Wellspring has two parallel narratives. The first takes place in 1356 and tells of the unauthorized execution of a woman, Fen’ka, for witchcraft – ‘unauthorized’ because, as the narrative explains, no witches were officially burnt in late medieval Prague. As she dies, Fen’ka utters a series of curses, calling destruction down on her enemies – but also on the city itself.

The second narrative follows the story of Magdalena, a lonely young woman from Prague who becomes obsessed with the occult following a tarot reading. After a startling encounter with Fen’ka (and an otherworldly guide), Magdalena embarks on the task of clearing the witch’s name. With the help of the spirit of Madame de Thebes, a fortune-teller who was tortured, killed and cursed by the Nazis, and two mysterious visitors to the city, Magdalena begins to acquire the knowledge and skills she will need to succeed in her quest.

From the opening chapter, Morris reveals a keen eye for historical detail – particularly as regards late medieval beliefs about witchcraft and the treatment of witches. While the scene of Fen’ka’s condemnation includes many ‘standard’ features of this sort of story, it also contains several unusual and precise historical details. For example, the binding of Fen’ka is described thus:
‘Pulling her to her feet, they next pushed her head and shoulders down and tied her left wrist to her right ankle and her right wrist to her left ankle. In this traditional position, not only was the woman’s body made into an X, a version of St. Andrew’s Cross (and therefore her body itself was a prayer-made-flesh that God’s truth would be manifest), but it was also that much more difficult for her to swim and exonerate herself by propelling herself along the bottom of the river.’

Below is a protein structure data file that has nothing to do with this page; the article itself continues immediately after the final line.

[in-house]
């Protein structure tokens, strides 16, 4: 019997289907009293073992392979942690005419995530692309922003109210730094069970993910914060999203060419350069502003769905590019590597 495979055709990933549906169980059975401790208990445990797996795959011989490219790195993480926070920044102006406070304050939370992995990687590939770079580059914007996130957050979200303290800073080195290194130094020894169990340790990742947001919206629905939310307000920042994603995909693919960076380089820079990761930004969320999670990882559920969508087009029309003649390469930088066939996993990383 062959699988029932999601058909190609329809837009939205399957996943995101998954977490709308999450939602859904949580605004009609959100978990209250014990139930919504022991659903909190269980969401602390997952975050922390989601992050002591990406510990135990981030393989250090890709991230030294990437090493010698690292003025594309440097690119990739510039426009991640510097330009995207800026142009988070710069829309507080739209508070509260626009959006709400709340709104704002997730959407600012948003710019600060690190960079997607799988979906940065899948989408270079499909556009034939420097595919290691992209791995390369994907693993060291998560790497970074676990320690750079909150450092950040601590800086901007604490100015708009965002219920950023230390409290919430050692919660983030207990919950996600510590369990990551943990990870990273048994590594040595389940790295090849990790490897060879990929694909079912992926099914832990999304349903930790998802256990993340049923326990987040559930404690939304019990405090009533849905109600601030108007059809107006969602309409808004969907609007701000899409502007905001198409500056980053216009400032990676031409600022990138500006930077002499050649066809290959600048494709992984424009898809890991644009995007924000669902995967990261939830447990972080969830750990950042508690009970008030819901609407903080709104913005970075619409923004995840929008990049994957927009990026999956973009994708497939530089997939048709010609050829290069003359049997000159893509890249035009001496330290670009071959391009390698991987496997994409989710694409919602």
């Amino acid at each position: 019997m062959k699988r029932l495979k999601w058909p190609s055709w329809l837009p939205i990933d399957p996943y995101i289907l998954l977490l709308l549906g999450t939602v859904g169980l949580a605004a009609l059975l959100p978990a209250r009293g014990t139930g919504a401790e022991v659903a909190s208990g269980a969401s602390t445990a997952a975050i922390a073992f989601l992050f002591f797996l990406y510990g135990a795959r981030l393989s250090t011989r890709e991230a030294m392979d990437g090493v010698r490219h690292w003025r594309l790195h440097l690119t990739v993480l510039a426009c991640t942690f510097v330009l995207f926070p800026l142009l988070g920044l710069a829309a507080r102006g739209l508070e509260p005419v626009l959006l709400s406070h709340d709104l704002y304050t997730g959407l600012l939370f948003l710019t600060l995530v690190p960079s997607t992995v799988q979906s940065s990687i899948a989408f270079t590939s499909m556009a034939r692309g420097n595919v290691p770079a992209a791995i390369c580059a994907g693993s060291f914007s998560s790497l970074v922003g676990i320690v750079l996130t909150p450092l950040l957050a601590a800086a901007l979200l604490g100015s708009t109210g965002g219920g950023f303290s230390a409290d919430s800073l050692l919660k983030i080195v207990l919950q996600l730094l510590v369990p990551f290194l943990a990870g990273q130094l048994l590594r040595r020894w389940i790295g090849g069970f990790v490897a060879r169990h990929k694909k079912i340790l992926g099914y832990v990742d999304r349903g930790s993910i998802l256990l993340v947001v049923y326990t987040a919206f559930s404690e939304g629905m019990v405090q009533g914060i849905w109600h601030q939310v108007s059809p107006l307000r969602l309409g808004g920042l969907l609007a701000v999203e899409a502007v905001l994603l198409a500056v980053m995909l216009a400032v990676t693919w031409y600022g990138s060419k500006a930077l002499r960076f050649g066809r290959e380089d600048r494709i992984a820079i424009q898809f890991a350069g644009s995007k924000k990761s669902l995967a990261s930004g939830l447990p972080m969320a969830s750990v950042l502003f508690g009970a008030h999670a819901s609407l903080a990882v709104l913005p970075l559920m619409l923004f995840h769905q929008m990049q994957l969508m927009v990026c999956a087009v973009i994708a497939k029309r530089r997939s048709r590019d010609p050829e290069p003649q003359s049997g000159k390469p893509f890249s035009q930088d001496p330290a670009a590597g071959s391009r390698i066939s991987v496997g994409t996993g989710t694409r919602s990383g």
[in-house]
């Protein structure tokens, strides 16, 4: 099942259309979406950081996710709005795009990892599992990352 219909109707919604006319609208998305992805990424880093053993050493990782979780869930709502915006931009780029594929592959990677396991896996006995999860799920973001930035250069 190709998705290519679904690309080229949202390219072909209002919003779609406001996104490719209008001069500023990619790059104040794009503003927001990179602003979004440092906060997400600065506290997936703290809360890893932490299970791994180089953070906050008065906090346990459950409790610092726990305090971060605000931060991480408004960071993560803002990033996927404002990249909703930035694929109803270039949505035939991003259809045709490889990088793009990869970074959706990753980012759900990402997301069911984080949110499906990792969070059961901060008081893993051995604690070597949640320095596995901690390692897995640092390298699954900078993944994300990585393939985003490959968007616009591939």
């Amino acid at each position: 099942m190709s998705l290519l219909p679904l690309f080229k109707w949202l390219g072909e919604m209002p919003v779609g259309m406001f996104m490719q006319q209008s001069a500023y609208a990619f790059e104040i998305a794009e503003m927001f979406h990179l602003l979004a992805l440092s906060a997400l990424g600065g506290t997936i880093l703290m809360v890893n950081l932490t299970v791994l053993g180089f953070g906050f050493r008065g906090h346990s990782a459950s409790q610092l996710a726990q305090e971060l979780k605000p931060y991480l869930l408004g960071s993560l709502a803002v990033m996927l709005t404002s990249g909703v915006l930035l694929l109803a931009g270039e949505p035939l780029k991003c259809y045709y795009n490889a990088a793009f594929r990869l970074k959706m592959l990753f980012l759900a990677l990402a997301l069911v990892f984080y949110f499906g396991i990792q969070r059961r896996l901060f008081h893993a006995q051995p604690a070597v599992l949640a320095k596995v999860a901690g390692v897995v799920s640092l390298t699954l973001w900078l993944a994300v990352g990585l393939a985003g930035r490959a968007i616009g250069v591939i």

Similarly, the later fourteenth-century chapters, which outline the punishments resulting from Fen’ka’s all-purpose curse, weave historical detail, characterization and Czech folklore together with a rather light touch. Each of the subsequent historical chapters reads almost like a standalone short story, and I found them all engaging and compelling tales.

But Wellspring is not simply a historical fantasy, it’s an ‘urban-historical fantasy’, and half of the chapters take place in modern-day Prague (well, Prague in 2002). These also contain elements of Bohemian legend and folklore, as well as reference to the unique history of the city. Following the protagonist Magdalena as she puts together pieces of the historical/supernatural puzzle, learns about the occult arts and works as an administrator at the Charles University, these chapters comprise the main narrative arc of the novel, ending on a cliffhanger that points to the events to come in the subsequent books in the series.

The 2002 chapters have a different feel to the fourteenth-century ones, but make use of the same mix of action, characterization and exposition. Occasionally, the exposition is somewhat heavy, but the subject matter is interesting enough to carry this. I enjoyed the way the historical and contemporary chapters worked together. While they are, essentially, discrete narratives, the overall picture builds as the reader switches from one to the other and back again.

Unfortunately, I found the contemporary chapters a bit flatter than the medieval ones. This is mostly due to the presentation of the protagonist. I found Magdalena to be a bit of an unengaging heroine, a far cry from the diverse and feisty female characters in the medieval chapters. Magdalena’s lack of interaction with other characters is probably the main issue. She has, to all intents and purposes, no friends. The one character who is ostensibly supposed to perform this role is dismissed and ignored on numerous occasions, and there are very few conversations between the two women. The result of this is that the narrative is almost entirely presented through Magdalena’s internal dialogue and commentary, and this is not always very compelling. In places, the heroine’s self-explanation (occasionally accompanied by a few too many exclamation marks) was a little hard to believe.